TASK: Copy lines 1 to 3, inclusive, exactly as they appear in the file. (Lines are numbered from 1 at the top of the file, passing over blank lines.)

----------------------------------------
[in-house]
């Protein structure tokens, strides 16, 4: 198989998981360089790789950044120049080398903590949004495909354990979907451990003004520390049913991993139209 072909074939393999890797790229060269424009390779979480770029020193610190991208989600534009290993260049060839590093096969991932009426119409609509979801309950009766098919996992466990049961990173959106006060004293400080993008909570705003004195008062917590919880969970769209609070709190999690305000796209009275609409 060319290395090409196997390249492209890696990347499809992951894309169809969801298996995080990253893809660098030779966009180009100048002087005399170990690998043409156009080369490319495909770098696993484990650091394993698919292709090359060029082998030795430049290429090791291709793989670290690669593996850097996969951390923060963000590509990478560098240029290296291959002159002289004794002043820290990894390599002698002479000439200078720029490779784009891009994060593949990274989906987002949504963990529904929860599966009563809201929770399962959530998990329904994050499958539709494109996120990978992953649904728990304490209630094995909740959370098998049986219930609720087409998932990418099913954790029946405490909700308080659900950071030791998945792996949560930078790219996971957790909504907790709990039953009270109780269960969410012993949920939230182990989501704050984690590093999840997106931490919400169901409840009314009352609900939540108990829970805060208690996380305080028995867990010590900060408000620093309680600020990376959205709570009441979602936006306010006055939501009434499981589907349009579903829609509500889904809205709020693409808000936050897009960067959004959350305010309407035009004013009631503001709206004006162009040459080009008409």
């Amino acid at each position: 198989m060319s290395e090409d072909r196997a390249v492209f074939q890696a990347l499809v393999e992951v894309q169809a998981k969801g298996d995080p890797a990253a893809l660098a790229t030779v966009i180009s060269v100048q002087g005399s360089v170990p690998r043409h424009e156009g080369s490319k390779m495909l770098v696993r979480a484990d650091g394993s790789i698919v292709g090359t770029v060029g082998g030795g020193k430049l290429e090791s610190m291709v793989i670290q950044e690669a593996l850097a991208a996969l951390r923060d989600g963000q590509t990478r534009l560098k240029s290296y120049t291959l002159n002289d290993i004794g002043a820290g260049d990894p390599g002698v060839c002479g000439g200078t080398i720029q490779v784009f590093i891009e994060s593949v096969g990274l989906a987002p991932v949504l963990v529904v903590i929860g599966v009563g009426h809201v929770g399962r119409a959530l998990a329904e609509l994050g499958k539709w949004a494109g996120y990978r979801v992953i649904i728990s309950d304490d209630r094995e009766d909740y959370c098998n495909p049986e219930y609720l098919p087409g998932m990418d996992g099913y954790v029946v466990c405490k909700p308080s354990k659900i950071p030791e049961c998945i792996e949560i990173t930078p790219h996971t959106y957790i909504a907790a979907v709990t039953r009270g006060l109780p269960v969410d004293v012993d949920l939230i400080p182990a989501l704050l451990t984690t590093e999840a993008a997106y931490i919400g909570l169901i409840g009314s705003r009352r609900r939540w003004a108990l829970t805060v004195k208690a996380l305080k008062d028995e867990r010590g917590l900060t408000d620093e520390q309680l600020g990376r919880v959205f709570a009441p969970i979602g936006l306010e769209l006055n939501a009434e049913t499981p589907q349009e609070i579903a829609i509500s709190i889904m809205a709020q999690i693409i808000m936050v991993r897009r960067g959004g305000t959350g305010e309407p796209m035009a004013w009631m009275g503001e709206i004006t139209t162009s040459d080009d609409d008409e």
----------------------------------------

[in-house]
């Protein structure tokens, strides 16, 4: 198989998981360089790789950044120049080398903590949004495909354990979907451990003004520390049913991993139209 072909074939393999890797790229060269424009390779979480770029020193610190991208989600534009290993260049060839590093096969991932009426119409609509979801309950009766098919996992466990049961990173959106006060004293400080993008909570705003004195008062917590919880969970769209609070709190999690305000796209009275609409 060319290395090409196997390249492209890696990347499809992951894309169809969801298996995080990253893809660098030779966009180009100048002087005399170990690998043409156009080369490319495909770098696993484990650091394993698919292709090359060029082998030795430049290429090791291709793989670290690669593996850097996969951390923060963000590509990478560098240029290296291959002159002289004794002043820290990894390599002698002479000439200078720029490779784009891009994060593949990274989906987002949504963990529904929860599966009563809201929770399962959530998990329904994050499958539709494109996120990978992953649904728990304490209630094995909740959370098998049986219930609720087409998932990418099913954790029946405490909700308080659900950071030791998945792996949560930078790219996971957790909504907790709990039953009270109780269960969410012993949920939230182990989501704050984690590093999840997106931490919400169901409840009314009352609900939540108990829970805060208690996380305080028995867990010590900060408000620093309680600020990376959205709570009441979602936006306010006055939501009434499981589907349009579903829609509500889904809205709020693409808000936050897009960067959004959350305010309407035009004013009631503001709206004006162009040459080009008409």
């Amino acid at each position: 198989m060319s290395e090409d072909r196997a390249v492209f074939q890696a990347l499809v393999e992951v894309q169809a998981k969801g298996d995080p890797a990253a893809l660098a790229t030779v966009i180009s060269v100048q002087g005399s360089v170990p690998r043409h424009e156009g080369s490319k390779m495909l770098v696993r979480a484990d650091g394993s790789i698919v292709g090359t770029v060029g082998g030795g020193k430049l290429e090791s610190m291709v793989i670290q950044e690669a593996l850097a991208a996969l951390r923060d989600g963000q590509t990478r534009l560098k240029s290296y120049t291959l002159n002289d290993i004794g002043a820290g260049d990894p390599g002698v060839c002479g000439g200078t080398i720029q490779v784009f590093i891009e994060s593949v096969g990274l989906a987002p991932v949504l963990v529904v903590i929860g599966v009563g009426h809201v929770g399962r119409a959530l998990a329904e609509l994050g499958k539709w949004a494109g996120y990978r979801v992953i649904i728990s309950d304490d209630r094995e009766d909740y959370c098998n495909p049986e219930y609720l098919p087409g998932m990418d996992g099913y954790v029946v466990c405490k909700p308080s354990k659900i950071p030791e049961c998945i792996e949560i990173t930078p790219h996971t959106y957790i909504a907790a979907v709990t039953r009270g006060l109780p269960v969410d004293v012993d949920l939230i400080p182990a989501l704050l451990t984690t590093e999840a993008a997106y931490i919400g909570l169901i409840g009314s705003r009352r609900r939540w003004a108990l829970t805060v004195k208690a996380l305080k008062d028995e867990r010590g917590l900060t408000d620093e520390q309680l600020g990376r919880v959205f709570a009441p969970i979602g936006l306010e769209l006055n939501a009434e049913t499981p589907q349009e609070i579903a829609i509500s709190i889904m809205a709020q999690i693409i808000m936050v991993r897009r960067g959004g305000t959350g305010e309407p796209m035009a004013w009631m009275g503001e709206i004006t139209t162009s040459d080009d609409d008409e």